That said, connecting all of the texture provided by the novella to the actual game requires quite an effort of imagination. Starglider lacks the huge universe of Elite, and lacks with it Elite‘s strategic trading game and the slow-building sense of accomplishment that comes from improving your ship and your economic situation and climbing through the ranks. Most of all it lacks Elite‘s wondrous sense of limitless freedom. Rather than a grand space opera, Starglider is a frenetic shoot-em-up in which you down enemies for points — nothing more, nothing less. Get to and destroy a faux-Starglider, the “boss” of each level, and you advance to the next, where everything becomes a little bit harder. With no save facility beyond a high-scores table, it would fit perfectly into an arcade.
Which is not to say that Starglider wasn’t impressive in its day within its own more limited template. The game’s most innovative feature may just be its missile-eye view: when you fire a missile you can switch your view to a camera in its nose and guide it to its target yourself. There’s also a modicum of strategy required: you need to return to a depot periodically to repair your ship and restock your weapons, and you need to replenish your energy supplies by skimming over power lines located on the surface of Novenia (shades of Elite‘s fuel scoops). But mostly Starglider seems more concerned with showing off what its 3D engine can do than pushing boundaries of gameplay. Its wireframe 3D graphics aren’t exactly a revelation in comparison to Elite‘s, but there are far more enemies now with more complex shapes, which move more smoothly — the Stargliders themselves, enormous birds that smoothly flap their wings, are particularly well-done — and which are now in color.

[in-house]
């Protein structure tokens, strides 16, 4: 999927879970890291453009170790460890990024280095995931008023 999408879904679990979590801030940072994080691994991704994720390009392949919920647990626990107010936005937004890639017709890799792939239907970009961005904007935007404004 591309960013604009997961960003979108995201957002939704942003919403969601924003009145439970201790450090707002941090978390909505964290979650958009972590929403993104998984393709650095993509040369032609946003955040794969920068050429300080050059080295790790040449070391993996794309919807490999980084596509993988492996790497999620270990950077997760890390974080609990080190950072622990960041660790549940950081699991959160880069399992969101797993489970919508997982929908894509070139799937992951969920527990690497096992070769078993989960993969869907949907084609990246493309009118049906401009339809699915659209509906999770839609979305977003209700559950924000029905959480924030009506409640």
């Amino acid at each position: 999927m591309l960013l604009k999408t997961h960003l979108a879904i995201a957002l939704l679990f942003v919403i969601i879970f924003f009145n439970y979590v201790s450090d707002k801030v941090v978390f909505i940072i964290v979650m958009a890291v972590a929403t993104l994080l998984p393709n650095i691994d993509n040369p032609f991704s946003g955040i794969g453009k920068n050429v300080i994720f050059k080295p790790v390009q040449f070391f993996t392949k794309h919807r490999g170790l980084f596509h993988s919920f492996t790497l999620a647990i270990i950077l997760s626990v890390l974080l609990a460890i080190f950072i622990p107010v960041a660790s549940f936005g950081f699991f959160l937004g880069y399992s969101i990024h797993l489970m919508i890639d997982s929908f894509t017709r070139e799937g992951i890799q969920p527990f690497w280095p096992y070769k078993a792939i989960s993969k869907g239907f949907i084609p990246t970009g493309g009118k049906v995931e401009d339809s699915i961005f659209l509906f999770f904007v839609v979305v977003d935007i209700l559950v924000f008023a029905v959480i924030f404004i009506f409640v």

The problem with a game that lives and dies on its technical innovations is that once those innovations are incorporated into and improved upon by other games it has very little to offer. Writing about Elite, I noted that Braben and Bell could easily have stopped after they had a workable 3D action game, the first of its kind on a PC, and been assured of having a sizable hit on their hands. What made Elite a game for the ages was their decision to keep going, to use that 3D engine as a mere building block for something grander. The lack of a similar grander vision is what makes Starglider, as reviewer Ashley Pomeroy put it, “a period piece.” Within a year or two other games would offer 3D engines that used solid polygons instead of wireframes — including, ironically, later versions of Elite itself. Many of Starglider‘s other aspects that were impressive back in the context of 1986 are most kindly described as quaint today, like the poorly digitized voice of Katra that occasionally screams out a monosyllabic exclamation. Most embarrassing of all is the brief digitized snippet of a studio-recorded theme song that plays as the game starts; it sounds like a particularly cheesy Saturday-morning toy advertisement.